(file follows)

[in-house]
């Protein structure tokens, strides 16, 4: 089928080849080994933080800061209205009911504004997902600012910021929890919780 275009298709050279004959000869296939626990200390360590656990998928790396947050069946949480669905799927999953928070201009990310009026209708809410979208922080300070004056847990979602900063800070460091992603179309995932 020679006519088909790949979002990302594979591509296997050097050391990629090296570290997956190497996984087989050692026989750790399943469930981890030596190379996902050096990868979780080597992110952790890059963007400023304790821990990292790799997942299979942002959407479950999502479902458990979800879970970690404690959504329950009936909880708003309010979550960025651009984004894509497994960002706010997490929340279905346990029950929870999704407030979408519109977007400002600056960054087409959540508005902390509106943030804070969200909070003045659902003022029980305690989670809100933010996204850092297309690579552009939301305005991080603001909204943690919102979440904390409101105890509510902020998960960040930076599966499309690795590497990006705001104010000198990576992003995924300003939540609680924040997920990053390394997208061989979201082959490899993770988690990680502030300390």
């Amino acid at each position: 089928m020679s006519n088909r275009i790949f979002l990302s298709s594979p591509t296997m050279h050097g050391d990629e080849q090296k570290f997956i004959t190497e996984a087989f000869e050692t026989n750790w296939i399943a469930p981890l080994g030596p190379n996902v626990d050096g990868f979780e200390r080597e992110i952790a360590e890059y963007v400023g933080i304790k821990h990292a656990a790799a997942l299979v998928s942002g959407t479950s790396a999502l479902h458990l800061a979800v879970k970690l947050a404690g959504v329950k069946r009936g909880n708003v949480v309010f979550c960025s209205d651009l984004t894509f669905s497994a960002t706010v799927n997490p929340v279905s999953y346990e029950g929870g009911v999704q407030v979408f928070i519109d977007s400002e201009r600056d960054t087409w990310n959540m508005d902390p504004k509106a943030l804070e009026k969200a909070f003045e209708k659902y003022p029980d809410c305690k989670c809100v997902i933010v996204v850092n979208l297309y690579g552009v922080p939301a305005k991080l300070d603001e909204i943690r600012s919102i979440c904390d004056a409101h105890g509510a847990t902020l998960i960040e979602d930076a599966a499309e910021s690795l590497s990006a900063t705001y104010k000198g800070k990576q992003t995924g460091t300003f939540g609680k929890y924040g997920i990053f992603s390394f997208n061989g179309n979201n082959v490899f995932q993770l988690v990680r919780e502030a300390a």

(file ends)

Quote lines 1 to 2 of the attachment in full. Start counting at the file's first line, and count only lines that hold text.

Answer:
[in-house]
């Protein structure tokens, strides 16, 4: 089928080849080994933080800061209205009911504004997902600012910021929890919780 275009298709050279004959000869296939626990200390360590656990998928790396947050069946949480669905799927999953928070201009990310009026209708809410979208922080300070004056847990979602900063800070460091992603179309995932 020679006519088909790949979002990302594979591509296997050097050391990629090296570290997956190497996984087989050692026989750790399943469930981890030596190379996902050096990868979780080597992110952790890059963007400023304790821990990292790799997942299979942002959407479950999502479902458990979800879970970690404690959504329950009936909880708003309010979550960025651009984004894509497994960002706010997490929340279905346990029950929870999704407030979408519109977007400002600056960054087409959540508005902390509106943030804070969200909070003045659902003022029980305690989670809100933010996204850092297309690579552009939301305005991080603001909204943690919102979440904390409101105890509510902020998960960040930076599966499309690795590497990006705001104010000198990576992003995924300003939540609680924040997920990053390394997208061989979201082959490899993770988690990680502030300390």